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South African Reserve Bank

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No 16: The monetary transmission mechanism in South Africa
Publish Date:
M M Smal and S de Jager
Occasional Papers
The South African Reserve Bank adopted an inflation targeting monetary policy framework in February 2000. This is essentially forward-looking, in that a specific target for inflation has to be met within a predetermined time. The forward-looking nature of the framework makes it imperative to understand and acknowledge the time lag for monetary policy to impact on the real economy and eventually inflation, i.e. the transmission mechanism of monetary policy.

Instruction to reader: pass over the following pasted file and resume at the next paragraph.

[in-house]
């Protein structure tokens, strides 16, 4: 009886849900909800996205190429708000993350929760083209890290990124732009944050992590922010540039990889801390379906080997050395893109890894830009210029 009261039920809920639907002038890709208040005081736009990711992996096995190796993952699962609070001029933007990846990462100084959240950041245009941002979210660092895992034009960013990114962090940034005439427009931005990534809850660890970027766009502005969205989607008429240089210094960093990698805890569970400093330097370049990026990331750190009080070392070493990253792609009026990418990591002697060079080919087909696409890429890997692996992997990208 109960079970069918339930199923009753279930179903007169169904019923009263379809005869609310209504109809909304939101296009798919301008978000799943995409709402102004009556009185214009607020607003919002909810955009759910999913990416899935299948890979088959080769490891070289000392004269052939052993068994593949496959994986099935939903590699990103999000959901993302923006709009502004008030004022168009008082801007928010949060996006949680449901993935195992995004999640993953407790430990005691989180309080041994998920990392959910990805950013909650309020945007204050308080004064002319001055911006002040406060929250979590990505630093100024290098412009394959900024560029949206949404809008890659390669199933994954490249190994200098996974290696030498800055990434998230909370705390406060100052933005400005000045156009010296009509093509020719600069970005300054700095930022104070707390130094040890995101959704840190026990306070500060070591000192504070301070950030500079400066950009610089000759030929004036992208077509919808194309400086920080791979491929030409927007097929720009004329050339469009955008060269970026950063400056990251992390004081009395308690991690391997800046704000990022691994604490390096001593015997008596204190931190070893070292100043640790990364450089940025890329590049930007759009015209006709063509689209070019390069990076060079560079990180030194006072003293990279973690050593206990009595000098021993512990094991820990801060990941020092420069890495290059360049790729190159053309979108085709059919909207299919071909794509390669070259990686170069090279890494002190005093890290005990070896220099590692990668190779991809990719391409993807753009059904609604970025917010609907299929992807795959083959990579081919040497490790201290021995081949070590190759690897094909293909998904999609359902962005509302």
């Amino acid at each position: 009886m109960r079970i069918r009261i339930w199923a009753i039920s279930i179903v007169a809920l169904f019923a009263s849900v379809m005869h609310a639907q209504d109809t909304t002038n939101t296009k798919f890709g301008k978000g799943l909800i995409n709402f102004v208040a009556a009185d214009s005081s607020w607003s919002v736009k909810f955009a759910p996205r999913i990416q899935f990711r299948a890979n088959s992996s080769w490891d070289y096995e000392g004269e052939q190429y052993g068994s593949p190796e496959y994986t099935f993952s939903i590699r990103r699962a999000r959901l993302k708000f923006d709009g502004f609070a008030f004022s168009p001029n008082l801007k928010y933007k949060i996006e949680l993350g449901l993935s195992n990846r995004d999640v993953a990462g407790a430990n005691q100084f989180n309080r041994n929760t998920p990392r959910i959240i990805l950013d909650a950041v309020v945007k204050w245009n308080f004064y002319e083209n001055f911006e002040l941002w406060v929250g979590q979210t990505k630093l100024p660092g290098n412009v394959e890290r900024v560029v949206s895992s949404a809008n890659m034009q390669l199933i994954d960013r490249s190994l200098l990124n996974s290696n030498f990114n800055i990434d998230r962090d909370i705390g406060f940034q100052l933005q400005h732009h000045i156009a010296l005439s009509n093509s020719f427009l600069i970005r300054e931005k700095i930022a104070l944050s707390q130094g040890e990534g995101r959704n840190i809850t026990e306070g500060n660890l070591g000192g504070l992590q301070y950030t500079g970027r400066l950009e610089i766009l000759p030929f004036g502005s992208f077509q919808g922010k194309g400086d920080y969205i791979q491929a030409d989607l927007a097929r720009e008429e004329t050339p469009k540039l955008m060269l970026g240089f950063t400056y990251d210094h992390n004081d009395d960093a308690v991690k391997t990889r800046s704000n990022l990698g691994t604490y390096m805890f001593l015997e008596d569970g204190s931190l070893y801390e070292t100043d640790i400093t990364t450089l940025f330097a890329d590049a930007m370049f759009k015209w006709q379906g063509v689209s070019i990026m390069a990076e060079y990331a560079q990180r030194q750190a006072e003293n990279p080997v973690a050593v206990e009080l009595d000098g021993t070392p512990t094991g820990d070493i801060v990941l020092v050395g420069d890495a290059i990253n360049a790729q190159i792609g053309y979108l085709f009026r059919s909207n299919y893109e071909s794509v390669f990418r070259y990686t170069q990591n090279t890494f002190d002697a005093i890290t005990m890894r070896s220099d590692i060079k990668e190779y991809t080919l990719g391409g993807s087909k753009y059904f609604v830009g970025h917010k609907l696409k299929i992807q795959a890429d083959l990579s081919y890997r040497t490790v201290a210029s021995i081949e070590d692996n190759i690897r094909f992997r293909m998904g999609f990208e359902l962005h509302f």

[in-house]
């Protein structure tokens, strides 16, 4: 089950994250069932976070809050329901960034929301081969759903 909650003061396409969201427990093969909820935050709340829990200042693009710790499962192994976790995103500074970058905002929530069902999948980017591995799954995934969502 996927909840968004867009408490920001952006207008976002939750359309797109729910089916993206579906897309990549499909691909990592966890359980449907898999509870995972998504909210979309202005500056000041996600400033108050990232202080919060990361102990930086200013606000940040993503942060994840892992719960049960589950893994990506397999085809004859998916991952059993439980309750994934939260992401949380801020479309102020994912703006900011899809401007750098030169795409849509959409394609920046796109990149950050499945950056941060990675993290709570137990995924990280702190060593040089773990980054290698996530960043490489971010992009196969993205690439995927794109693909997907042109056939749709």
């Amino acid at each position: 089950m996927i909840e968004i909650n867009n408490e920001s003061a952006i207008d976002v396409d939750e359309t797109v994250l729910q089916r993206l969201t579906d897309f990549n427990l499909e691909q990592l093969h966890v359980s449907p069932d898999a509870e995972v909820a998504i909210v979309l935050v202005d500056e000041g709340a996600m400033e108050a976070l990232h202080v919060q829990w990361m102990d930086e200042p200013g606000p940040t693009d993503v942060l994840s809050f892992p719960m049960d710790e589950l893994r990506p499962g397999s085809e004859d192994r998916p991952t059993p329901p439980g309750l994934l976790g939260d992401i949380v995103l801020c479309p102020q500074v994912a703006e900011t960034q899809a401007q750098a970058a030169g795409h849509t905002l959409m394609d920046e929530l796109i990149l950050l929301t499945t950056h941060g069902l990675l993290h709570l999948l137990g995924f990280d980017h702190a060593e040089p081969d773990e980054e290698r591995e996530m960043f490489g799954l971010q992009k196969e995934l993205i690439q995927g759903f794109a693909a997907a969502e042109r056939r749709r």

This paper firstly investigates the evolution of monetary policy in South Africa since the 1980s, before briefly discussing the various channels of the transmission mechanism. A small model was developed for this article to illustrate the various channels of the transmission mechanism and demonstrate the time lags of a monetary policy initiative.  The results of the model indicate that there is a fairly long time lag of approximately one year before a change in monetary policy affects the level of real economic activity, and another year before it has an effect on the domestic price level. However, the study concludes with a word of caution that the actual effects of the monetary policy initiative may change over time and that the magnitude and time lags of these effects will depend on various factors prevalent at that particular time.
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